The following Morningstar table of the Cambiar SMID Value strategy is particularly instructive:

Value vs Growth Measures
Cambiar SMID Value Russell MidCap Index Morningstar MidCap Blend Category
Price/Prospective Earnings 12.40 19.70 19.26
Price/Book 1.53 1.93 1.66
Price/Sales 1.43 1.32 1.17
Price/Cash Flow 7.14 8.37 6.96
Dividend Yield (%) 2.64 2.23 1.96
Long-Term Earnings (%) 10.56 8.86 9.67
Historical Earnings (%) 18.53 9.30 11.75
Sales Growth (%) 8.96 6.11 4.77
Cash-Flow Growth (%) 14.84 4.95 5.89
Book-Value Growth (%) 10.14 6.14 6.37

Source: Morningstar Direct.  Data as of 3.31.20.  Forward-looking metrics are based on historical data.

Morningstar categorizes Cambiar SMID Value as “blend” – in the middle of value and growth. Yet in this very table, the portfolio shows better long-term earnings, sales, cash flow, and book value growth than our peers and the index, at a P/E discount of 37% and 36%, respectively. While this observation discounts some of the other valuation measures where we are more in line or at a premium, we think PE, as a proxy for free cash flow, is the most important as free cash flow has been the best performing value factor over time. This is a simplistic snapshot and much more bottom-up analysis goes into assembling our portfolio than those metrics, but we believe it serves to provide some perspective on the discussion.

In allocating client capital, we suggest consideration for how the underlying manager assesses value. At Cambiar, we think the price one pays is critical in driving above-average forward returns. Value managers can be too obsessed with near term absolute levels of PE while missing the enormous value creation potential if a financial model could just correctly assess performance beyond the immediate term, perhaps in forward year 3 and beyond. For instance, one of the biggest market cap stocks of them all, Amazon, traded at a seemingly nose bleed 35x trailing free cash flow at year-end 2016, but only 16.5x the amount ultimately produced just three years later while still growing the top line 20%+. Was Amazon a growth stock in late 2016 that value managers should not touch, or would a more accurate financial forecast have correctly identified Amazon as being reasonably valued at that time?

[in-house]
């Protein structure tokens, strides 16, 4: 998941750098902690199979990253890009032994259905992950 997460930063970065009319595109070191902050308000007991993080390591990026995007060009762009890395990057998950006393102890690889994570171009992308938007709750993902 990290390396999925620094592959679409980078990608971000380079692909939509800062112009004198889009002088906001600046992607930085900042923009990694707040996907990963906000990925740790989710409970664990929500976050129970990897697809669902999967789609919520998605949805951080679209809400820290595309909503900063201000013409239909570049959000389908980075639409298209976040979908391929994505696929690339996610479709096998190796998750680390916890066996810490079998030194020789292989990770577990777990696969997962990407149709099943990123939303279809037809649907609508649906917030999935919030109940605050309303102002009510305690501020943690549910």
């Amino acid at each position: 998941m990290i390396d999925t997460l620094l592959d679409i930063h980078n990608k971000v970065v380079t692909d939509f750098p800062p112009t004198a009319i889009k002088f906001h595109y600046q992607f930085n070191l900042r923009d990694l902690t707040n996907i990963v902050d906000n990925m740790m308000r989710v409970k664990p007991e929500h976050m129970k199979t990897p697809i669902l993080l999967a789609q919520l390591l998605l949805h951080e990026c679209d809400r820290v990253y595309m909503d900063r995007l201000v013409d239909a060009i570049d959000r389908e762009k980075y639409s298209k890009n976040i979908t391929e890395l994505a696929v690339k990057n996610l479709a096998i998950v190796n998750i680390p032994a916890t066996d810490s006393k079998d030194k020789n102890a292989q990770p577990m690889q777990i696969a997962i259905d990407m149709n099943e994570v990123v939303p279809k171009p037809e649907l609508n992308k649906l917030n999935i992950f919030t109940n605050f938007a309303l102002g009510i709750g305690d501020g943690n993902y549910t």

What has Cambiar been doing of late, and how have Cambiar’s domestic strategies performed generally through the value chasm and periods of excessive volatility in recent years?